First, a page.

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The Name’s Bond….Performance Bond.

Well it seems that the construction sector has nearly recovered to its pre-recession heights. The spectre (pardon the pun!) of business failures seems to have passed; enquiries have increased significantly and, say it quietly, margin seems to have returned!

One noticeable feature of the recovery has been the increased caution of employers. Contract terms are more demanding and increasingly we are seeing more requests for Performance Bonds. Banks can often offer the best rates and most flexibility with regard to bond wording, however, this can impact on borrowing facilities and that can cause liquidity issues. By using a third-party Surety or Insurer you are opening an additional credit line. iStock_LondonConstruction There is a number of Potential Performance Bond providers but we would suggest that caution is exercised and the following 4 items are considered:

  • Is the Insurer/surety UK-based and do they have an adequate solvency rating?

By placing in the bond offshore in an unrated market there is no certainty that the provider can meet their financial obligations.

  • Is the wording being proposed acceptable to the Insurer/Surety?

Often employers, via overzealous legal teams, try and impose “on demand” wordings which are unacceptable to the UK bond market. Essentially this means that the employer can demand payment of the bond for any reason and not just non-performance or liquidation. This creates an unacceptable risk and every effort should be made to renegotiate the wording type.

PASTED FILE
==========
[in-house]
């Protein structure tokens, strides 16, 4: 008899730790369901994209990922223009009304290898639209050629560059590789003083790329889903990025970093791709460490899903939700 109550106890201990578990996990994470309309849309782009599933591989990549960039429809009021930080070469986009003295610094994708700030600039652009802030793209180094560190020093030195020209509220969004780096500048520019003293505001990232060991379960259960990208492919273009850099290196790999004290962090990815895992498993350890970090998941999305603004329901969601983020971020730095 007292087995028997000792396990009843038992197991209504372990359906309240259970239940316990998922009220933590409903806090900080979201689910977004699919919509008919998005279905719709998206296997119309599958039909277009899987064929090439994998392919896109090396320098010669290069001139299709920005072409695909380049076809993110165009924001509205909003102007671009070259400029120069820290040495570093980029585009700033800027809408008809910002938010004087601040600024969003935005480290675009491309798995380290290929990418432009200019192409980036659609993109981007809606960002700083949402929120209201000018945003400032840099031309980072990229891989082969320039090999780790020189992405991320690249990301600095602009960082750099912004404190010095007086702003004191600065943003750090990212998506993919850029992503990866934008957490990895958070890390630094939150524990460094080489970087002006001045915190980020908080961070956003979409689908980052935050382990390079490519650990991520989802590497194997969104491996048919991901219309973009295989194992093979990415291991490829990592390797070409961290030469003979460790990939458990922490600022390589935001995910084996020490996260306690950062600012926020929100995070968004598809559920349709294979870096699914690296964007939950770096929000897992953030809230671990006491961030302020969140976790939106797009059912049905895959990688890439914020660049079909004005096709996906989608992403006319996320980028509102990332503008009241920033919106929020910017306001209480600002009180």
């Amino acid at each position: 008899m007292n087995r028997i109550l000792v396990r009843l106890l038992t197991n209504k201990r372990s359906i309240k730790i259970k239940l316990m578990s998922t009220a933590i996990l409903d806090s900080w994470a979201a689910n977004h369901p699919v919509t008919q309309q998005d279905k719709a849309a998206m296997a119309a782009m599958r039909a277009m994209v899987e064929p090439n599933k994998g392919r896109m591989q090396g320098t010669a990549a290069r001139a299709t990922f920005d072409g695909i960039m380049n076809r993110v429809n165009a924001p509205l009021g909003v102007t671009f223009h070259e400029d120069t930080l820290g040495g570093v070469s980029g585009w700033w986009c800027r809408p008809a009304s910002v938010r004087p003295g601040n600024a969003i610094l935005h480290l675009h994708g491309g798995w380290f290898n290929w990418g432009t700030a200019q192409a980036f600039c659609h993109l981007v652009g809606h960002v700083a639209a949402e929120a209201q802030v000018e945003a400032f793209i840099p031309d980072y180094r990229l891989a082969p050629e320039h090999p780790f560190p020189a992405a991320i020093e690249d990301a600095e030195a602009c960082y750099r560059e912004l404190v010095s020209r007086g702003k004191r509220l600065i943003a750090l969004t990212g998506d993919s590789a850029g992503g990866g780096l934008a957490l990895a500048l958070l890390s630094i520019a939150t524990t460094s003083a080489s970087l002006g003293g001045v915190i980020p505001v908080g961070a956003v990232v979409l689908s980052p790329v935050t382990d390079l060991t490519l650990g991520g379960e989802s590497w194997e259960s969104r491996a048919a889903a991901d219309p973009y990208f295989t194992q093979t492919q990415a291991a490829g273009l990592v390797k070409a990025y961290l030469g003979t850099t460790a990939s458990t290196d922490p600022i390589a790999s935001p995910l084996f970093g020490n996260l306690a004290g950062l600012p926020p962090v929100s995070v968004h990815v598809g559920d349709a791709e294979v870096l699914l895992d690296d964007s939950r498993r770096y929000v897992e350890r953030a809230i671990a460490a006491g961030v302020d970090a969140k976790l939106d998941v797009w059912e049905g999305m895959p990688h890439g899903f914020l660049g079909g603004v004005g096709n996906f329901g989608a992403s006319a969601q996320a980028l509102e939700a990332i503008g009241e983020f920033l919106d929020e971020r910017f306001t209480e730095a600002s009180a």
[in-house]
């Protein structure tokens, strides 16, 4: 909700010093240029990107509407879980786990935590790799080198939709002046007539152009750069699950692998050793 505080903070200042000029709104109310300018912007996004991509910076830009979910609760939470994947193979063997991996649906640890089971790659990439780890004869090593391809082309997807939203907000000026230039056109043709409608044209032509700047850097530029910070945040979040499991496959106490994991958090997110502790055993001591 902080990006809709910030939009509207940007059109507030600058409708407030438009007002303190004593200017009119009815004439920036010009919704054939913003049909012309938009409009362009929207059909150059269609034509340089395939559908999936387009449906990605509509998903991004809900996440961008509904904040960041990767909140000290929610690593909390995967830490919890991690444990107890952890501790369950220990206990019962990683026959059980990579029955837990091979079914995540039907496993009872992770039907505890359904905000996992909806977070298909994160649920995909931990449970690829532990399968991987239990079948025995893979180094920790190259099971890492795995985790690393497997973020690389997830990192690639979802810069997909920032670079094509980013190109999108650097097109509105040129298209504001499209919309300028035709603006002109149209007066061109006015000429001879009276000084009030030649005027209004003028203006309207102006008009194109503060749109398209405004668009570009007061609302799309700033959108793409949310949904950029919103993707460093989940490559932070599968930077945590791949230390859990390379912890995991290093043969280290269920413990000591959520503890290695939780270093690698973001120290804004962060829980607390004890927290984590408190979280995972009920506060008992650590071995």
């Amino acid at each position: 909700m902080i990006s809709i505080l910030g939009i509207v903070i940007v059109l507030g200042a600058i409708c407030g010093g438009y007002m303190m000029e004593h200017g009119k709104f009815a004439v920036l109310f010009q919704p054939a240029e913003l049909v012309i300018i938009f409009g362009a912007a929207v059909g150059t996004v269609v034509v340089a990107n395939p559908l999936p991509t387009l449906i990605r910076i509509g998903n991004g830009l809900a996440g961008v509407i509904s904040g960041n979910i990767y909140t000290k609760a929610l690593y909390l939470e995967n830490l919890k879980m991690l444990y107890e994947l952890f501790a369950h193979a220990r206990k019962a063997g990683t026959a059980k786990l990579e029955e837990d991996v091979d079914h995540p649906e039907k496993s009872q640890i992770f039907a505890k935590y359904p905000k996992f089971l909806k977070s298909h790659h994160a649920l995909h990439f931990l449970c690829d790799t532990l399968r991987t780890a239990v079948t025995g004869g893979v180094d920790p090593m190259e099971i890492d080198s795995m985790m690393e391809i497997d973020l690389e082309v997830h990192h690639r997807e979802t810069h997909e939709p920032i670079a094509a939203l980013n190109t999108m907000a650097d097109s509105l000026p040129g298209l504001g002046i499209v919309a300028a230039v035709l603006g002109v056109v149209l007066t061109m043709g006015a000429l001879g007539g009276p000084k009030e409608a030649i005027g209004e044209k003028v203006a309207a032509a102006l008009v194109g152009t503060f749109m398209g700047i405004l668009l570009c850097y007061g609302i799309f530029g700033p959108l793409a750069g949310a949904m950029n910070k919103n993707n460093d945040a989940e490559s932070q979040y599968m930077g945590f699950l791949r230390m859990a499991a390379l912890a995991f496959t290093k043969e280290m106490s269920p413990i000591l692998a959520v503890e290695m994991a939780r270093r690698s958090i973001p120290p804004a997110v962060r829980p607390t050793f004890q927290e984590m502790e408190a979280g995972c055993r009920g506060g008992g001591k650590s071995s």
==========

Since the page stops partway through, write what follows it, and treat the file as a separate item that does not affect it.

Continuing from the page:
• Do the bond terms require personal guarantees?

Most bonds will contain a counter indemnity to ensure that the bond provider can make a recovery should the business go into liquidation, however, beware of personal guarantees which may be placed upon the directors of the company. Also be aware that these personal guarantees could attach to future bonds without explicit referral and any new bond application.

  • What is the form of contract?

The form of contract may also have a bearing on the Insurer’s/Surety’s appetite. JCT contracts are ordinarily acceptable; however, the trend towards NEC means that increased responsibilities are made on the contractor which bond underwriters will not wish to support.

Further consideration should also be given to the cost of the bond. Ordinarily a bond is required for 10% of the contract price, however, if possible try and negotiate a lower amount and also try and restrict the bond period to practical completion rather than the maintenance period. AM-HeadShot

Performance Bonds can be complex and require careful consideration. ProAktive’s team of construction experts can guide you through the nuances and provide the expertise you require. By Andy Morley

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